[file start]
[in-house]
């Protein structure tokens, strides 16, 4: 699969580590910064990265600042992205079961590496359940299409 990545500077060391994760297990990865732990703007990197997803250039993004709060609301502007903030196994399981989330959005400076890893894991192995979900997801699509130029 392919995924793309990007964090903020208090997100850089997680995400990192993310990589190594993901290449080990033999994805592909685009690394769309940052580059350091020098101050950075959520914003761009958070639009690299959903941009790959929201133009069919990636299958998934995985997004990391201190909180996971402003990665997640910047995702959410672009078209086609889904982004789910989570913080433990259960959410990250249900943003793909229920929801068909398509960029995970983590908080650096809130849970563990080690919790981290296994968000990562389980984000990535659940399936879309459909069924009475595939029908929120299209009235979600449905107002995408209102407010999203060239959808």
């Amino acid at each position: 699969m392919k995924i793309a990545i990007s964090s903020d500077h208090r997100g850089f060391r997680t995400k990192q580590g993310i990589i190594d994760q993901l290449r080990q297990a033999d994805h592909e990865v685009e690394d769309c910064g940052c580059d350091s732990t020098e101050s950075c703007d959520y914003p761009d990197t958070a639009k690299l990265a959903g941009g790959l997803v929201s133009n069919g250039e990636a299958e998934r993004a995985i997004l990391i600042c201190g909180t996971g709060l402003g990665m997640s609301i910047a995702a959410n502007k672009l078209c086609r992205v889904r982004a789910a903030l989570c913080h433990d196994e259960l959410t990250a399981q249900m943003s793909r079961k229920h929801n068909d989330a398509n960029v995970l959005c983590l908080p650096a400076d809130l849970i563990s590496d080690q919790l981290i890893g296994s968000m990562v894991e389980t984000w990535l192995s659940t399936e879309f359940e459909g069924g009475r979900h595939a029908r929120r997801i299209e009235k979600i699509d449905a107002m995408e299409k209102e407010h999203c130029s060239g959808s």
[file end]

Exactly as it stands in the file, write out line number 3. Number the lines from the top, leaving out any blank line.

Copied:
């Amino acid at each position: 699969m392919k995924i793309a990545i990007s964090s903020d500077h208090r997100g850089f060391r997680t995400k990192q580590g993310i990589i190594d994760q993901l290449r080990q297990a033999d994805h592909e990865v685009e690394d769309c910064g940052c580059d350091s732990t020098e101050s950075c703007d959520y914003p761009d990197t958070a639009k690299l990265a959903g941009g790959l997803v929201s133009n069919g250039e990636a299958e998934r993004a995985i997004l990391i600042c201190g909180t996971g709060l402003g990665m997640s609301i910047a995702a959410n502007k672009l078209c086609r992205v889904r982004a789910a903030l989570c913080h433990d196994e259960l959410t990250a399981q249900m943003s793909r079961k229920h929801n068909d989330a398509n960029v995970l959005c983590l908080p650096a400076d809130l849970i563990s590496d080690q919790l981290i890893g296994s968000m990562v894991e389980t984000w990535l192995s659940t399936e879309f359940e459909g069924g009475r979900h595939a029908r929120r997801i299209e009235k979600i699509d449905a107002m995408e299409k209102e407010h999203c130029s060239g959808s």